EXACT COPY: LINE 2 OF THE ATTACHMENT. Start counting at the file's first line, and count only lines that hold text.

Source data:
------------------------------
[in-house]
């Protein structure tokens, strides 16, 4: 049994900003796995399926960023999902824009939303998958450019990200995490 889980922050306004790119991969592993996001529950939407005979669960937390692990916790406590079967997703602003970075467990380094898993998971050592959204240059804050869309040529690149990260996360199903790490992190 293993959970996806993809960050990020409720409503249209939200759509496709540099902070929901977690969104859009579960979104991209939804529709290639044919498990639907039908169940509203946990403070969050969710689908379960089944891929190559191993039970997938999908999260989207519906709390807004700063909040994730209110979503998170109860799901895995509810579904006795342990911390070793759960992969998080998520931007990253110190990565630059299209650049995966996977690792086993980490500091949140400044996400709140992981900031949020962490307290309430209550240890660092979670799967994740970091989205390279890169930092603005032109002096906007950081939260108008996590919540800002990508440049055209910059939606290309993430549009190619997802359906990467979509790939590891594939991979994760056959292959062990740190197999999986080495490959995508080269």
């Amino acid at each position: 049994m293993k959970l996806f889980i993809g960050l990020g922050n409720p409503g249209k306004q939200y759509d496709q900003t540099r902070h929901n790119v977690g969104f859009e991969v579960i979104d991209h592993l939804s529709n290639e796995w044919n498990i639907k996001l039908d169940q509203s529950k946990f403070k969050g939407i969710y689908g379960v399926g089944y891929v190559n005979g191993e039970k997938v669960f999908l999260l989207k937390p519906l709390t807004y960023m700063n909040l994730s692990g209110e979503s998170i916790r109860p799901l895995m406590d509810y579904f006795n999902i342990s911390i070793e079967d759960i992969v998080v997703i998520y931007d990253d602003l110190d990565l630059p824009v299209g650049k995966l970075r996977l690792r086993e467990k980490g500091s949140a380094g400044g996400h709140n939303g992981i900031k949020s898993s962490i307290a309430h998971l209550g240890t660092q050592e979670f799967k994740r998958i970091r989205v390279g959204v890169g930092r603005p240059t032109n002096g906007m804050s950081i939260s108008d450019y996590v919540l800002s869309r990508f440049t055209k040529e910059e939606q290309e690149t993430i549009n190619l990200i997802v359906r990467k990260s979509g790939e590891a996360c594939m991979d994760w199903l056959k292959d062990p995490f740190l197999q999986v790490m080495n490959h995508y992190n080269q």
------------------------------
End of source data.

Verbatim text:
């Protein structure tokens, strides 16, 4: 049994900003796995399926960023999902824009939303998958450019990200995490 889980922050306004790119991969592993996001529950939407005979669960937390692990916790406590079967997703602003970075467990380094898993998971050592959204240059804050869309040529690149990260996360199903790490992190 293993959970996806993809960050990020409720409503249209939200759509496709540099902070929901977690969104859009579960979104991209939804529709290639044919498990639907039908169940509203946990403070969050969710689908379960089944891929190559191993039970997938999908999260989207519906709390807004700063909040994730209110979503998170109860799901895995509810579904006795342990911390070793759960992969998080998520931007990253110190990565630059299209650049995966996977690792086993980490500091949140400044996400709140992981900031949020962490307290309430209550240890660092979670799967994740970091989205390279890169930092603005032109002096906007950081939260108008996590919540800002990508440049055209910059939606290309993430549009190619997802359906990467979509790939590891594939991979994760056959292959062990740190197999999986080495490959995508080269």